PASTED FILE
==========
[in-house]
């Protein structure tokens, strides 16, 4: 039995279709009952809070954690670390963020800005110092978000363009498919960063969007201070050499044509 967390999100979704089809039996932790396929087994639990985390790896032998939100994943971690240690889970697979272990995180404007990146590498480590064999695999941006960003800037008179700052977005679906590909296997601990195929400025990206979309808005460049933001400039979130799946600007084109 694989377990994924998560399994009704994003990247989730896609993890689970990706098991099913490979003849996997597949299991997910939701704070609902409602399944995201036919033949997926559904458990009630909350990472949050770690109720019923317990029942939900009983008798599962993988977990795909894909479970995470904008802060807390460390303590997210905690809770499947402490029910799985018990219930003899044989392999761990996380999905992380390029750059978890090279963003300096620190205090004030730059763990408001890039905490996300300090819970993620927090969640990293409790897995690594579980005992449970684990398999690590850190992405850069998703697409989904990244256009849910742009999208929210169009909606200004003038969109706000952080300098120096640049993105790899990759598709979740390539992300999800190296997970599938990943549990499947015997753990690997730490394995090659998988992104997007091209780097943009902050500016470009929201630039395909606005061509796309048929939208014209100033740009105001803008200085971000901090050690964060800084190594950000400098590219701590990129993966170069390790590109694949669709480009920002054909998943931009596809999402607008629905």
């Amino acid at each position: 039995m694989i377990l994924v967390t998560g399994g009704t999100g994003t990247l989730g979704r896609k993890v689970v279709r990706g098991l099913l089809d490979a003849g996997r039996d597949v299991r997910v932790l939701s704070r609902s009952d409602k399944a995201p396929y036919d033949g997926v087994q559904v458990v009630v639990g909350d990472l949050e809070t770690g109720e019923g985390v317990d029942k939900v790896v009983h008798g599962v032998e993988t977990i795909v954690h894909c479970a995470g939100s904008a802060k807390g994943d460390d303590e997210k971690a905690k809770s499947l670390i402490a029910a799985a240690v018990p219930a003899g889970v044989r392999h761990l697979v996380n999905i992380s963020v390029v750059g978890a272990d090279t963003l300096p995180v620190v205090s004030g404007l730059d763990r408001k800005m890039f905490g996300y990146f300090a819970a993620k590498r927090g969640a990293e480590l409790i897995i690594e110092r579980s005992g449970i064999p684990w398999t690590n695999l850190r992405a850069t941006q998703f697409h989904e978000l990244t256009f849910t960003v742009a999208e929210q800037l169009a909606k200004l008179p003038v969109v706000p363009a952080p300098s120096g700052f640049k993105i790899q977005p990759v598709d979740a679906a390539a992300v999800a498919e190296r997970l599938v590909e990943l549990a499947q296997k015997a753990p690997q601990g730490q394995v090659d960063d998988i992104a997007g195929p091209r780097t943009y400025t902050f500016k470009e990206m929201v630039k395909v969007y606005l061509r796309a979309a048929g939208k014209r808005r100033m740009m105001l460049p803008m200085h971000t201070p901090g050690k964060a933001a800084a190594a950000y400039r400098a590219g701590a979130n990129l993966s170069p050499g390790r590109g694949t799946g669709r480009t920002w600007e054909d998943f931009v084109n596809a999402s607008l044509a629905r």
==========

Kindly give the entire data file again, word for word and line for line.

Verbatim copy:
[in-house]
């Protein structure tokens, strides 16, 4: 039995279709009952809070954690670390963020800005110092978000363009498919960063969007201070050499044509 967390999100979704089809039996932790396929087994639990985390790896032998939100994943971690240690889970697979272990995180404007990146590498480590064999695999941006960003800037008179700052977005679906590909296997601990195929400025990206979309808005460049933001400039979130799946600007084109 694989377990994924998560399994009704994003990247989730896609993890689970990706098991099913490979003849996997597949299991997910939701704070609902409602399944995201036919033949997926559904458990009630909350990472949050770690109720019923317990029942939900009983008798599962993988977990795909894909479970995470904008802060807390460390303590997210905690809770499947402490029910799985018990219930003899044989392999761990996380999905992380390029750059978890090279963003300096620190205090004030730059763990408001890039905490996300300090819970993620927090969640990293409790897995690594579980005992449970684990398999690590850190992405850069998703697409989904990244256009849910742009999208929210169009909606200004003038969109706000952080300098120096640049993105790899990759598709979740390539992300999800190296997970599938990943549990499947015997753990690997730490394995090659998988992104997007091209780097943009902050500016470009929201630039395909606005061509796309048929939208014209100033740009105001803008200085971000901090050690964060800084190594950000400098590219701590990129993966170069390790590109694949669709480009920002054909998943931009596809999402607008629905």
């Amino acid at each position: 039995m694989i377990l994924v967390t998560g399994g009704t999100g994003t990247l989730g979704r896609k993890v689970v279709r990706g098991l099913l089809d490979a003849g996997r039996d597949v299991r997910v932790l939701s704070r609902s009952d409602k399944a995201p396929y036919d033949g997926v087994q559904v458990v009630v639990g909350d990472l949050e809070t770690g109720e019923g985390v317990d029942k939900v790896v009983h008798g599962v032998e993988t977990i795909v954690h894909c479970a995470g939100s904008a802060k807390g994943d460390d303590e997210k971690a905690k809770s499947l670390i402490a029910a799985a240690v018990p219930a003899g889970v044989r392999h761990l697979v996380n999905i992380s963020v390029v750059g978890a272990d090279t963003l300096p995180v620190v205090s004030g404007l730059d763990r408001k800005m890039f905490g996300y990146f300090a819970a993620k590498r927090g969640a990293e480590l409790i897995i690594e110092r579980s005992g449970i064999p684990w398999t690590n695999l850190r992405a850069t941006q998703f697409h989904e978000l990244t256009f849910t960003v742009a999208e929210q800037l169009a909606k200004l008179p003038v969109v706000p363009a952080p300098s120096g700052f640049k993105i790899q977005p990759v598709d979740a679906a390539a992300v999800a498919e190296r997970l599938v590909e990943l549990a499947q296997k015997a753990p690997q601990g730490q394995v090659d960063d998988i992104a997007g195929p091209r780097t943009y400025t902050f500016k470009e990206m929201v630039k395909v969007y606005l061509r796309a979309a048929g939208k014209r808005r100033m740009m105001l460049p803008m200085h971000t201070p901090g050690k964060a933001a800084a190594a950000y400039r400098a590219g701590a979130n990129l993966s170069p050499g390790r590109g694949t799946g669709r480009t920002w600007e054909d998943f931009v084109n596809a999402s607008l044509a629905r």